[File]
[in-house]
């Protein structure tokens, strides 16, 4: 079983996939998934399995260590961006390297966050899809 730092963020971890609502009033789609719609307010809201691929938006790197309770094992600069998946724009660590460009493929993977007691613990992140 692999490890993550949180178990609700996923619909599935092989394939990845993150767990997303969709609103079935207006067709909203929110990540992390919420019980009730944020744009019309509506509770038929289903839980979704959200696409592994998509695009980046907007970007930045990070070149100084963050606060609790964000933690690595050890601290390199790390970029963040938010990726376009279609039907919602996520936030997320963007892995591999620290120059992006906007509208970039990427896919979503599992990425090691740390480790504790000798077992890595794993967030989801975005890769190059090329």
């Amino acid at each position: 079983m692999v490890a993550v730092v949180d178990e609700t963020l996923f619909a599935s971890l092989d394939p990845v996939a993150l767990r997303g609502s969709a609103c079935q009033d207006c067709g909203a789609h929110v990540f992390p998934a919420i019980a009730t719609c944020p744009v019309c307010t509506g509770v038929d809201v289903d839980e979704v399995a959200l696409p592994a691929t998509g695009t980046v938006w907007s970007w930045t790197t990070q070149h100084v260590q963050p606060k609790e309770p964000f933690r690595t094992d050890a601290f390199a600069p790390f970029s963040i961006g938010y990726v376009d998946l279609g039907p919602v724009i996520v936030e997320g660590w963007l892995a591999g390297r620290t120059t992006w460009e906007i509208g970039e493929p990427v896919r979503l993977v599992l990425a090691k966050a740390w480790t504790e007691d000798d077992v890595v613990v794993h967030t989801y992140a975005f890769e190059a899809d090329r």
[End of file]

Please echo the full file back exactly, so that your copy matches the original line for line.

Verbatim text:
[in-house]
């Protein structure tokens, strides 16, 4: 079983996939998934399995260590961006390297966050899809 730092963020971890609502009033789609719609307010809201691929938006790197309770094992600069998946724009660590460009493929993977007691613990992140 692999490890993550949180178990609700996923619909599935092989394939990845993150767990997303969709609103079935207006067709909203929110990540992390919420019980009730944020744009019309509506509770038929289903839980979704959200696409592994998509695009980046907007970007930045990070070149100084963050606060609790964000933690690595050890601290390199790390970029963040938010990726376009279609039907919602996520936030997320963007892995591999620290120059992006906007509208970039990427896919979503599992990425090691740390480790504790000798077992890595794993967030989801975005890769190059090329």
């Amino acid at each position: 079983m692999v490890a993550v730092v949180d178990e609700t963020l996923f619909a599935s971890l092989d394939p990845v996939a993150l767990r997303g609502s969709a609103c079935q009033d207006c067709g909203a789609h929110v990540f992390p998934a919420i019980a009730t719609c944020p744009v019309c307010t509506g509770v038929d809201v289903d839980e979704v399995a959200l696409p592994a691929t998509g695009t980046v938006w907007s970007w930045t790197t990070q070149h100084v260590q963050p606060k609790e309770p964000f933690r690595t094992d050890a601290f390199a600069p790390f970029s963040i961006g938010y990726v376009d998946l279609g039907p919602v724009i996520v936030e997320g660590w963007l892995a591999g390297r620290t120059t992006w460009e906007i509208g970039e493929p990427v896919r979503l993977v599992l990425a090691k966050a740390w480790t504790e007691d000798d077992v890595v613990v794993h967030t989801y992140a975005f890769e190059a899809d090329r």